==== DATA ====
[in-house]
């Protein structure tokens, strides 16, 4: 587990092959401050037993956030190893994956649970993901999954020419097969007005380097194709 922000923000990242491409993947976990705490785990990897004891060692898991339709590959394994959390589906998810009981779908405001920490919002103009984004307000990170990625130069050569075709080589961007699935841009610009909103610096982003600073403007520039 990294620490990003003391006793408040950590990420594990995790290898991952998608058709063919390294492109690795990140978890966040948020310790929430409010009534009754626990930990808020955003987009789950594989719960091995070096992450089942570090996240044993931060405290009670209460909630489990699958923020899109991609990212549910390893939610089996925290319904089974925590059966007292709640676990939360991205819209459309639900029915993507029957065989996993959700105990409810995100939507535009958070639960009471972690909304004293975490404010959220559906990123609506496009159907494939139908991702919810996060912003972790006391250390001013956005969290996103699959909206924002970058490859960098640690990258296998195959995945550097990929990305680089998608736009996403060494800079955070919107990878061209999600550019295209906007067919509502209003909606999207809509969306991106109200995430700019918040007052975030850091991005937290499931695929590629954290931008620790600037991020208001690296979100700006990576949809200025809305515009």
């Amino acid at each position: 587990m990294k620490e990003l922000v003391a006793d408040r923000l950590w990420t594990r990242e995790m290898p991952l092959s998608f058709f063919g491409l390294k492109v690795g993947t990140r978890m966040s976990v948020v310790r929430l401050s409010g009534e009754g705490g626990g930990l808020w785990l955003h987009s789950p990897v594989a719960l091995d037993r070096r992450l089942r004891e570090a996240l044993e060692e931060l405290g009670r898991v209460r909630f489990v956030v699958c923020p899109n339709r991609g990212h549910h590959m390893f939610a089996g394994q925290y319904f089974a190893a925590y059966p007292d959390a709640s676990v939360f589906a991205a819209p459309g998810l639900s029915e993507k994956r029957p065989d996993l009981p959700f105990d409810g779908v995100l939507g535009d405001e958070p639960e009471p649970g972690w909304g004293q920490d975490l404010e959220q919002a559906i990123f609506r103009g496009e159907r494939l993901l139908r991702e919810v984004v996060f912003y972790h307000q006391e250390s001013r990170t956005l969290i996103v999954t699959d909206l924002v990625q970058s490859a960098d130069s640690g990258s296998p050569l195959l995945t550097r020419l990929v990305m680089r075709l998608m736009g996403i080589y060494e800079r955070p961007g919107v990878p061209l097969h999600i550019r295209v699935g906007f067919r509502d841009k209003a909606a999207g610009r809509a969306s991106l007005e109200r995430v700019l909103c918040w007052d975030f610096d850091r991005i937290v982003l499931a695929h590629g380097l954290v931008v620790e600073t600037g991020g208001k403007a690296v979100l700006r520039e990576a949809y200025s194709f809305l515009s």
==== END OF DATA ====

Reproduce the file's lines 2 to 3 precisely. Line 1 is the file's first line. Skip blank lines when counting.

């Protein structure tokens, strides 16, 4: 587990092959401050037993956030190893994956649970993901999954020419097969007005380097194709 922000923000990242491409993947976990705490785990990897004891060692898991339709590959394994959390589906998810009981779908405001920490919002103009984004307000990170990625130069050569075709080589961007699935841009610009909103610096982003600073403007520039 990294620490990003003391006793408040950590990420594990995790290898991952998608058709063919390294492109690795990140978890966040948020310790929430409010009534009754626990930990808020955003987009789950594989719960091995070096992450089942570090996240044993931060405290009670209460909630489990699958923020899109991609990212549910390893939610089996925290319904089974925590059966007292709640676990939360991205819209459309639900029915993507029957065989996993959700105990409810995100939507535009958070639960009471972690909304004293975490404010959220559906990123609506496009159907494939139908991702919810996060912003972790006391250390001013956005969290996103699959909206924002970058490859960098640690990258296998195959995945550097990929990305680089998608736009996403060494800079955070919107990878061209999600550019295209906007067919509502209003909606999207809509969306991106109200995430700019918040007052975030850091991005937290499931695929590629954290931008620790600037991020208001690296979100700006990576949809200025809305515009």
């Amino acid at each position: 587990m990294k620490e990003l922000v003391a006793d408040r923000l950590w990420t594990r990242e995790m290898p991952l092959s998608f058709f063919g491409l390294k492109v690795g993947t990140r978890m966040s976990v948020v310790r929430l401050s409010g009534e009754g705490g626990g930990l808020w785990l955003h987009s789950p990897v594989a719960l091995d037993r070096r992450l089942r004891e570090a996240l044993e060692e931060l405290g009670r898991v209460r909630f489990v956030v699958c923020p899109n339709r991609g990212h549910h590959m390893f939610a089996g394994q925290y319904f089974a190893a925590y059966p007292d959390a709640s676990v939360f589906a991205a819209p459309g998810l639900s029915e993507k994956r029957p065989d996993l009981p959700f105990d409810g779908v995100l939507g535009d405001e958070p639960e009471p649970g972690w909304g004293q920490d975490l404010e959220q919002a559906i990123f609506r103009g496009e159907r494939l993901l139908r991702e919810v984004v996060f912003y972790h307000q006391e250390s001013r990170t956005l969290i996103v999954t699959d909206l924002v990625q970058s490859a960098d130069s640690g990258s296998p050569l195959l995945t550097r020419l990929v990305m680089r075709l998608m736009g996403i080589y060494e800079r955070p961007g919107v990878p061209l097969h999600i550019r295209v699935g906007f067919r509502d841009k209003a909606a999207g610009r809509a969306s991106l007005e109200r995430v700019l909103c918040w007052d975030f610096d850091r991005i937290v982003l499931a695929h590629g380097l954290v931008v620790e600073t600037g991020g208001k403007a690296v979100l700006r520039e990576a949809y200025s194709f809305l515009s």